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The Daily Dispatch: June 30, 1862., [Electronic resource] 2 0 Browse Search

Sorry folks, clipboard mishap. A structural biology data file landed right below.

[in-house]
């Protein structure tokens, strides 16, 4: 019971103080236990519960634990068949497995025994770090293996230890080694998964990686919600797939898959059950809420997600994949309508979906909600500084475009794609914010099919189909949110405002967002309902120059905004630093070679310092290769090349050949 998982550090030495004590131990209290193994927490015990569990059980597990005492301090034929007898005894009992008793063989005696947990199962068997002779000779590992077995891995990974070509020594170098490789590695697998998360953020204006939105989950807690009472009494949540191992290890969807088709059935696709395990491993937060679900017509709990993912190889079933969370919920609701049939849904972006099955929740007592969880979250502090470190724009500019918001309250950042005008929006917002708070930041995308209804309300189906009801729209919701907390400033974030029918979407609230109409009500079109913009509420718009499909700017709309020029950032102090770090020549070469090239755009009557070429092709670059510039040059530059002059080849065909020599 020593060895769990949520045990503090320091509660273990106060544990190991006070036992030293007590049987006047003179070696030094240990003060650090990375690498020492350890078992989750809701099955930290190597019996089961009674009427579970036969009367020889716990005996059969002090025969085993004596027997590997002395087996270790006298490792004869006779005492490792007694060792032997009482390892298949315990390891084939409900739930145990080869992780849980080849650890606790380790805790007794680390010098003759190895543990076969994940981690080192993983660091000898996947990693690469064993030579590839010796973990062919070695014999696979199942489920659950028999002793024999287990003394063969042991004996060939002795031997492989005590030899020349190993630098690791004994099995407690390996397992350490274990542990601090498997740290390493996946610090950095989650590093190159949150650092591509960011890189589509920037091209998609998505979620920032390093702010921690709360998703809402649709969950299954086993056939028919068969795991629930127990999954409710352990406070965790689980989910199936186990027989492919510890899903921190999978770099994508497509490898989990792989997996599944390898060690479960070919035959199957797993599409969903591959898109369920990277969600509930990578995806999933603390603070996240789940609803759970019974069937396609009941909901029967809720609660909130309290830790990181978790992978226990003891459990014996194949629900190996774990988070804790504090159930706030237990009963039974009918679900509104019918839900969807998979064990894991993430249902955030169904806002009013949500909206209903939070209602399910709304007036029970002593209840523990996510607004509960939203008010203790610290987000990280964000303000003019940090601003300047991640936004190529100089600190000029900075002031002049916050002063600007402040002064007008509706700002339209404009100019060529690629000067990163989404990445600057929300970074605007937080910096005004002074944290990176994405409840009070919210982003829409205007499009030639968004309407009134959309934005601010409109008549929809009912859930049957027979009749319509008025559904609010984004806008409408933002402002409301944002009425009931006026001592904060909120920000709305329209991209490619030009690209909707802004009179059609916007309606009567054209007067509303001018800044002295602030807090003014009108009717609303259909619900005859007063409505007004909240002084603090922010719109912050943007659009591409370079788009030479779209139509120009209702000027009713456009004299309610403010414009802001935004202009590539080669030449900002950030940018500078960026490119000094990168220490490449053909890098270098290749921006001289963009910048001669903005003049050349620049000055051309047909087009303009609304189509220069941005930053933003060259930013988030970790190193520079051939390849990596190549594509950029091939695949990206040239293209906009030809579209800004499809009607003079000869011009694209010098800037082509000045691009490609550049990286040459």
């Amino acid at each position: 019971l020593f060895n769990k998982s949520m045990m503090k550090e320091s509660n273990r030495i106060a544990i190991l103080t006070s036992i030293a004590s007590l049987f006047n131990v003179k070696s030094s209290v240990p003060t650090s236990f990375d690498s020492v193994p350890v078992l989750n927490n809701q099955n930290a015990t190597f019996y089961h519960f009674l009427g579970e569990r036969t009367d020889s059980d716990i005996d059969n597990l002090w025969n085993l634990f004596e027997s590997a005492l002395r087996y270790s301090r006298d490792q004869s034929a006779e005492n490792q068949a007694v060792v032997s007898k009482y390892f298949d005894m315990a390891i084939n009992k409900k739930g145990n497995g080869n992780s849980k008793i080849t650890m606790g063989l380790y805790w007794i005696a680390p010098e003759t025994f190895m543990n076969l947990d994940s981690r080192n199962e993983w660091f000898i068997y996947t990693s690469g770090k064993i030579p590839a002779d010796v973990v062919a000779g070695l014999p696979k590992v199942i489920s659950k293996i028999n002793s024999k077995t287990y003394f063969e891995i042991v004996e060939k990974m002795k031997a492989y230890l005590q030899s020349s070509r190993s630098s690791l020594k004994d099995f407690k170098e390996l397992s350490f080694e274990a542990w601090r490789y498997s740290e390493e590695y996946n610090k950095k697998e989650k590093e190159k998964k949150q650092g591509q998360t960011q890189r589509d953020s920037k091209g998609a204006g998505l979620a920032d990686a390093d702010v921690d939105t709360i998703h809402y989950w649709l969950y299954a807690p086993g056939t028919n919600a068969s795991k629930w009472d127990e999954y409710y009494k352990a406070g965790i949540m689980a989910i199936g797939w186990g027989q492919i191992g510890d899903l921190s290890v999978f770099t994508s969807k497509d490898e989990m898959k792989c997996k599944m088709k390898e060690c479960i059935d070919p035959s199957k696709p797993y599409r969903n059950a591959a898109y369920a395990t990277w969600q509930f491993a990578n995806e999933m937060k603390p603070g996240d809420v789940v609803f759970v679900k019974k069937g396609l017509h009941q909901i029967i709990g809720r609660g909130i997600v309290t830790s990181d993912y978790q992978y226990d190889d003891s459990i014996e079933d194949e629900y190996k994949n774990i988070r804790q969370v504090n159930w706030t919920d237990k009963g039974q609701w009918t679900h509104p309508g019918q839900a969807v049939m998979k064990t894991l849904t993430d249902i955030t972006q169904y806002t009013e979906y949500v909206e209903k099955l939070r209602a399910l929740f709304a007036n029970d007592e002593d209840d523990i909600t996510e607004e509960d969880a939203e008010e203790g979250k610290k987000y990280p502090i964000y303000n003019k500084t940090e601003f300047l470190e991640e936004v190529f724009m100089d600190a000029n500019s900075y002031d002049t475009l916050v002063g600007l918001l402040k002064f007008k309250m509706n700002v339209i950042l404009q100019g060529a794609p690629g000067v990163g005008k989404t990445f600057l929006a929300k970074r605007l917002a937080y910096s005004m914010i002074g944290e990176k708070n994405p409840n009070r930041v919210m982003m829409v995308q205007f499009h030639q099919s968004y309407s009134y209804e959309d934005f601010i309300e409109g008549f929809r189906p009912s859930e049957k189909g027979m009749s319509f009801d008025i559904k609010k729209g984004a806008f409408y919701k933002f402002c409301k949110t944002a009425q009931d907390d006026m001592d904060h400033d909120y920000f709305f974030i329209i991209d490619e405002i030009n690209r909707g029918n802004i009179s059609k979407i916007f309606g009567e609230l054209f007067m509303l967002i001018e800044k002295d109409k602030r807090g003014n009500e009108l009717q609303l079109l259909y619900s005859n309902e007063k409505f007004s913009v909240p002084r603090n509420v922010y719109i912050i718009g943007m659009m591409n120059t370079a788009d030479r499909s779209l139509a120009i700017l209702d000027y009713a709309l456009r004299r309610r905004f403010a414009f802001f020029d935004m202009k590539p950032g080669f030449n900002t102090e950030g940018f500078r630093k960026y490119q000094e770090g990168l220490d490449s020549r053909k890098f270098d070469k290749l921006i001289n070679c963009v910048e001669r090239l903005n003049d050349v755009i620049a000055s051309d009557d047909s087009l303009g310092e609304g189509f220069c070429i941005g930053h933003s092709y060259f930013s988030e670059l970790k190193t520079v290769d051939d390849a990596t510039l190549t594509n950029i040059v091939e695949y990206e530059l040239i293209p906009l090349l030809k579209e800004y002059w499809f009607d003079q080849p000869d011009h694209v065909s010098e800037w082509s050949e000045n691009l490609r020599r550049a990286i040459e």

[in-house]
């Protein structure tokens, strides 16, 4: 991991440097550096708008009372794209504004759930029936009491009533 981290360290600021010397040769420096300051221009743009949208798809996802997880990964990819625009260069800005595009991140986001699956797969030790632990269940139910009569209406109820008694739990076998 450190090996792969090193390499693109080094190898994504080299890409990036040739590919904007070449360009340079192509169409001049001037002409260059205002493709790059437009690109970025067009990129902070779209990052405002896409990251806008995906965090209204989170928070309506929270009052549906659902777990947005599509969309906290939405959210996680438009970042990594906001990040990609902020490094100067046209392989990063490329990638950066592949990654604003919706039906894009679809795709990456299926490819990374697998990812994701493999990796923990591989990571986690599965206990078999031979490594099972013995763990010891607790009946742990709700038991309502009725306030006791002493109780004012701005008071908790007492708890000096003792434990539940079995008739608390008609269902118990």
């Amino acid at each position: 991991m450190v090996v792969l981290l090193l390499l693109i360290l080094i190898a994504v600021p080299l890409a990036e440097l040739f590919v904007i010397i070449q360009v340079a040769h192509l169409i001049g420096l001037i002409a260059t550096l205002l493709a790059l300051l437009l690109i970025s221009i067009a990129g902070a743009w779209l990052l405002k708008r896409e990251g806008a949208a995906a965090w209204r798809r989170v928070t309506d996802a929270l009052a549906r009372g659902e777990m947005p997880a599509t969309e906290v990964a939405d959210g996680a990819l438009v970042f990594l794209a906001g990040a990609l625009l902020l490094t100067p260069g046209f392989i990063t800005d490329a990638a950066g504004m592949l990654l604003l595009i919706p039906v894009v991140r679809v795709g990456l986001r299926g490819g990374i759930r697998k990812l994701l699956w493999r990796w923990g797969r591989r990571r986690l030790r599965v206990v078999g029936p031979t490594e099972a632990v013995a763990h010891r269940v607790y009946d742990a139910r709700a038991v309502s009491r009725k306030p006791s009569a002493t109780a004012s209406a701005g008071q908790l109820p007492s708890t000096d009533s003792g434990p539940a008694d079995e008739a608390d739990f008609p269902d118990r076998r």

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, directly or indirectly, in the question of slavery where it exists; I do not think that I have the right to do so legally, and I am by no means inclined to do so." It is thus that the North speaks in the spirit of moderation and of justice. Will the South be less accessible to this spirit of conciliation and of wisdom? We do not think so, and we have a proof at hand. A man of consideration in the South, (Mr. Yancey,) a Commissioner of the Southern States, at a banquet given at Fishmonger's Hall on the 9th of November last, in London, spoke as follows: When our adversary shall have become sufficiently calm to treat us as belligerents, the aurora of peace will appear in the horizon. When that hour has struck, I think I may say that the Confederate Government will not show itself inflexible, except upon one point — the care of our honor and of our independence. As regards the great interest of peace and humanity, our, Government will know how to make concessions in every